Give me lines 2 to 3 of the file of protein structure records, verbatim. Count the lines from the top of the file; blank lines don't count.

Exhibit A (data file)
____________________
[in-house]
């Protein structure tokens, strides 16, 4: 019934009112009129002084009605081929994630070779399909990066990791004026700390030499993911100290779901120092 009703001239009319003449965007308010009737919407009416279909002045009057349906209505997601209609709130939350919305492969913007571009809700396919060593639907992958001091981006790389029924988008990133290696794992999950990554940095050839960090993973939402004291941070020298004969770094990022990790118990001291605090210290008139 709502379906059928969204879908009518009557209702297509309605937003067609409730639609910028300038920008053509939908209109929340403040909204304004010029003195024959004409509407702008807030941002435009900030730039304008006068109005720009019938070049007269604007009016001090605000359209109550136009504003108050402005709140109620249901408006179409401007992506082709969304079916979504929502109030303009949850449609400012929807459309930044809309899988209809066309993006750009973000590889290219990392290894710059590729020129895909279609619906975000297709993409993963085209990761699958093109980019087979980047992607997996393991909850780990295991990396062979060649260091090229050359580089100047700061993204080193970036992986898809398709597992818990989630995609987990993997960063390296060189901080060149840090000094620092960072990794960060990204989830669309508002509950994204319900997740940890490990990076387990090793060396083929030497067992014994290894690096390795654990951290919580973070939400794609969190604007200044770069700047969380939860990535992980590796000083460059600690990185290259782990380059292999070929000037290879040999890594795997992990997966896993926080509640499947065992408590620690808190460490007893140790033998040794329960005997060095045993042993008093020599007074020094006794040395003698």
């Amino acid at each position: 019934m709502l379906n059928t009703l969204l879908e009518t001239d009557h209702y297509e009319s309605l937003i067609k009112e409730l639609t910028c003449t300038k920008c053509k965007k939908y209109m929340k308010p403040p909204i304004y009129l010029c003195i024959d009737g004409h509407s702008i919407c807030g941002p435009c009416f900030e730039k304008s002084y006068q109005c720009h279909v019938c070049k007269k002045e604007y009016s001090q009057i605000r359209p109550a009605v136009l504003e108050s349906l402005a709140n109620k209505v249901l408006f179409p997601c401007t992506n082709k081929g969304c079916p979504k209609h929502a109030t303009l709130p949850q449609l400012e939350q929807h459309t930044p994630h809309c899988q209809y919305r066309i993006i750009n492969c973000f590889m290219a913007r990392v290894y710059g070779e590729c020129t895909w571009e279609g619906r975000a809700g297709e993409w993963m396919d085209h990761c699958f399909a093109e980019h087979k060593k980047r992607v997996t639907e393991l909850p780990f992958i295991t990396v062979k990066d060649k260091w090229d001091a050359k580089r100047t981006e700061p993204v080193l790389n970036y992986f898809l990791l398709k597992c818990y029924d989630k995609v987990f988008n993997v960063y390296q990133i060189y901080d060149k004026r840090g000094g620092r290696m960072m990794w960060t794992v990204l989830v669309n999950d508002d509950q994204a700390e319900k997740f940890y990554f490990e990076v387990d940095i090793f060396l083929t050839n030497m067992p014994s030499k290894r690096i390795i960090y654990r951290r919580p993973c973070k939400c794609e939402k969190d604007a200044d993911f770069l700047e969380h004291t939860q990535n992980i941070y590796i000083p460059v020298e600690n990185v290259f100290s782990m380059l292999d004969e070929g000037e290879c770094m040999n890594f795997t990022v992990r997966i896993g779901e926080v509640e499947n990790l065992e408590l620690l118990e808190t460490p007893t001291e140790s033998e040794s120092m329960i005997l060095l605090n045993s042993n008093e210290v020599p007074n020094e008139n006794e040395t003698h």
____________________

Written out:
């Protein structure tokens, strides 16, 4: 019934009112009129002084009605081929994630070779399909990066990791004026700390030499993911100290779901120092 009703001239009319003449965007308010009737919407009416279909002045009057349906209505997601209609709130939350919305492969913007571009809700396919060593639907992958001091981006790389029924988008990133290696794992999950990554940095050839960090993973939402004291941070020298004969770094990022990790118990001291605090210290008139 709502379906059928969204879908009518009557209702297509309605937003067609409730639609910028300038920008053509939908209109929340403040909204304004010029003195024959004409509407702008807030941002435009900030730039304008006068109005720009019938070049007269604007009016001090605000359209109550136009504003108050402005709140109620249901408006179409401007992506082709969304079916979504929502109030303009949850449609400012929807459309930044809309899988209809066309993006750009973000590889290219990392290894710059590729020129895909279609619906975000297709993409993963085209990761699958093109980019087979980047992607997996393991909850780990295991990396062979060649260091090229050359580089100047700061993204080193970036992986898809398709597992818990989630995609987990993997960063390296060189901080060149840090000094620092960072990794960060990204989830669309508002509950994204319900997740940890490990990076387990090793060396083929030497067992014994290894690096390795654990951290919580973070939400794609969190604007200044770069700047969380939860990535992980590796000083460059600690990185290259782990380059292999070929000037290879040999890594795997992990997966896993926080509640499947065992408590620690808190460490007893140790033998040794329960005997060095045993042993008093020599007074020094006794040395003698």
């Amino acid at each position: 019934m709502l379906n059928t009703l969204l879908e009518t001239d009557h209702y297509e009319s309605l937003i067609k009112e409730l639609t910028c003449t300038k920008c053509k965007k939908y209109m929340k308010p403040p909204i304004y009129l010029c003195i024959d009737g004409h509407s702008i919407c807030g941002p435009c009416f900030e730039k304008s002084y006068q109005c720009h279909v019938c070049k007269k002045e604007y009016s001090q009057i605000r359209p109550a009605v136009l504003e108050s349906l402005a709140n109620k209505v249901l408006f179409p997601c401007t992506n082709k081929g969304c079916p979504k209609h929502a109030t303009l709130p949850q449609l400012e939350q929807h459309t930044p994630h809309c899988q209809y919305r066309i993006i750009n492969c973000f590889m290219a913007r990392v290894y710059g070779e590729c020129t895909w571009e279609g619906r975000a809700g297709e993409w993963m396919d085209h990761c699958f399909a093109e980019h087979k060593k980047r992607v997996t639907e393991l909850p780990f992958i295991t990396v062979k990066d060649k260091w090229d001091a050359k580089r100047t981006e700061p993204v080193l790389n970036y992986f898809l990791l398709k597992c818990y029924d989630k995609v987990f988008n993997v960063y390296q990133i060189y901080d060149k004026r840090g000094g620092r290696m960072m990794w960060t794992v990204l989830v669309n999950d508002d509950q994204a700390e319900k997740f940890y990554f490990e990076v387990d940095i090793f060396l083929t050839n030497m067992p014994s030499k290894r690096i390795i960090y654990r951290r919580p993973c973070k939400c794609e939402k969190d604007a200044d993911f770069l700047e969380h004291t939860q990535n992980i941070y590796i000083p460059v020298e600690n990185v290259f100290s782990m380059l292999d004969e070929g000037e290879c770094m040999n890594f795997t990022v992990r997966i896993g779901e926080v509640e499947n990790l065992e408590l620690l118990e808190t460490p007893t001291e140790s033998e040794s120092m329960i005997l060095l605090n045993s042993n008093e210290v020599p007074n020094e008139n006794e040395t003698h």